Medicaid Changes Raising TSCL Concerns For Low-Income Seniors
An untested federal and state Medicare and Medicaid demonstration program is raising concerns that it affects too many low–income seniors, and is growing too fast. Enrollment has far exceeded early expectations and both provider, and advocacy groups are warning that its size would be hard to unwind if the demonstration fails to provide quality services and access to medically necessary services.
The program was designed to address the needs of low–income seniors, who receive both Medicare and Medicaid. The group includes the oldest, sickest and poorest of seniors, including many Notch Babies, who tend to have multiple health problems, including the need for long term care. Although they make up only 15 percent of all Medicaid beneficiaries, they account for almost 40 percent of Medicaid expenditures, according to the Kaiser Commission on Medicaid and the Uninsured.
Enrollment in the demonstration program far exceeds early target of 1–2 million beneficiaries set by the Centers for Medicare and Medicaid Services (CMS). If all 26 state proposals are approved, approximately 3 million dual–eligible beneficiaries, about 40 percent of seniors who receive both Medicare and Medicaid, would be automatically enrolled into new managed–care plans.
In a letter to Marilyn Tavenner, the Acting Administrator of CMS, the Medicare Payment Advisory Commission (MedPac) warned that some of the health plans don't have the experience to manage the full range of benefits required by dual eligibles or the capacity to serve large numbers that would be automatically transferred into the plans en masse at the beginning of the program.
CMS plans to automatically enroll the seniors in participating states with an "opt-out" provision. But TSCL has concerns as to whether beneficiaries will be able to choose the best form of care and how they would be able to switch plans or return to traditional Medicare.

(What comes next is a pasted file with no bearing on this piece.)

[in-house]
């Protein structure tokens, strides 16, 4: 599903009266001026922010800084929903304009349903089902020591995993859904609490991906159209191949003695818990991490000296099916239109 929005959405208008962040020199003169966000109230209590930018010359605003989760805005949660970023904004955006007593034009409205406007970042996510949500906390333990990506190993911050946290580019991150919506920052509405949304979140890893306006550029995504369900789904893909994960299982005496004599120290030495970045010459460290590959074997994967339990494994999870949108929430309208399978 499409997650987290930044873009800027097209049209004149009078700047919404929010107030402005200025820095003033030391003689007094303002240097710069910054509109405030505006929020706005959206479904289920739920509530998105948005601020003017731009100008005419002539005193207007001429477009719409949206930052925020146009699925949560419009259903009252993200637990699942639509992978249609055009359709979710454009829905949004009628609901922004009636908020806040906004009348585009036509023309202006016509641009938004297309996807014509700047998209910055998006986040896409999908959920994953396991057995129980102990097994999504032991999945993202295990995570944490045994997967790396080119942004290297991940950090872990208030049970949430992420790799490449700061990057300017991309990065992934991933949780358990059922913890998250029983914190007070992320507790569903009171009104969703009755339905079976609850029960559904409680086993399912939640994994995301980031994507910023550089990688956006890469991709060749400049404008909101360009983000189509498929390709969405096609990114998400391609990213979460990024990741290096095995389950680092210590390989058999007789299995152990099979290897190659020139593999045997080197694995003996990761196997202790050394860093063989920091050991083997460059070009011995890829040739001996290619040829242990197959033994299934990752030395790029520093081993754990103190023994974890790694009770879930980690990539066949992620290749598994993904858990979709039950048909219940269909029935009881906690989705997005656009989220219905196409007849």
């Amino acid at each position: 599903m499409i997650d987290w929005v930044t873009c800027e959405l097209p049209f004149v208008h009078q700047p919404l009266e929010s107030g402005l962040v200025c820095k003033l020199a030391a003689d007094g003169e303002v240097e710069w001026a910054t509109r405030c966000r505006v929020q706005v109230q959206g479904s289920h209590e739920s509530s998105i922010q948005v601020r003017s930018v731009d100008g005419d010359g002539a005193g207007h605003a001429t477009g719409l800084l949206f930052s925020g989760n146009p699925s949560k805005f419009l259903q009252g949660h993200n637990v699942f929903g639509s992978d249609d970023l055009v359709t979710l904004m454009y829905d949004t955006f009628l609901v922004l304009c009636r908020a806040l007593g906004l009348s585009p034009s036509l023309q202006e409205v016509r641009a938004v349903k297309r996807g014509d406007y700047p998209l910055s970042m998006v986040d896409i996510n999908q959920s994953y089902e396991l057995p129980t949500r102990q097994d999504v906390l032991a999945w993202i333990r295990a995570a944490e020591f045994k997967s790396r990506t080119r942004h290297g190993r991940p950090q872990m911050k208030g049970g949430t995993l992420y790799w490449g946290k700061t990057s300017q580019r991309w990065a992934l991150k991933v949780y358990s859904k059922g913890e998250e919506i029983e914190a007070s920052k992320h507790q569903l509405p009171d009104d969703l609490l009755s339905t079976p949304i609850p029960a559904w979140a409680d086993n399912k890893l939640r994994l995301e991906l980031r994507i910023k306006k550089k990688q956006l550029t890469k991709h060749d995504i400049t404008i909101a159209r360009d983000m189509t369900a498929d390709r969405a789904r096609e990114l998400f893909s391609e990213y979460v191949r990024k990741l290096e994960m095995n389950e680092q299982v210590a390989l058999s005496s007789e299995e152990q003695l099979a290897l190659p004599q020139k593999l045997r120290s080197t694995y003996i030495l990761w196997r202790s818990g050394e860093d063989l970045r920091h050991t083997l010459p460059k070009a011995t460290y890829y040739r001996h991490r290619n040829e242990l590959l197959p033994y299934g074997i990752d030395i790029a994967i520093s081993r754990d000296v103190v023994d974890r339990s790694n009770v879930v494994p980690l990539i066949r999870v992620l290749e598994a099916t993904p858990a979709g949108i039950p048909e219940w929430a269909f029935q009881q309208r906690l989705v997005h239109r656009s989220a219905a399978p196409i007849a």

TSCL is especially concerned about how seniors and their families would be informed about the change of health plans. Dual eligible seniors are more likely to have cognitive challenges, and their family caregivers may not understand that a transition to a new health plan is taking place, or how to navigate the changes. TSCL is particularly concerned that seniors may not be able to keep their former doctors and other healthcare providers if those providers don’t participate under the new plans. If so, this raises the potential for unintended and uncovered costs, if seniors unwittingly continue to see their former doctor or present the wrong health plan card when visiting providers.
So far critics of the program have not convinced CMS to pare down the size of the demonstrations and states winning approval will get the green light to start shifting patients into managed care plans starting next year.
The period to watch for changes will be this fall. If you or a family member currently receives both Medicare and Medicaid, carefully watch your mail for announcements of changes to a new health plan. Should you have questions about your Medicare or Medicaid benefits, you can get free counseling from your State Insurance Assistance Program (SHIP). Contact your local area agency on aging or find a counselor at www.SHIPTalk.org.
Sources: Letter to Marilyn Tavenner, Acting Administrator, CMS, from Medicare Payment Advisory Commission, July 11, 2012. Testimony of Robert A. Berenson, M.D., Institute Fellow, the Urban Institute, U.S. Special Committee on Aging, July 18, 2012.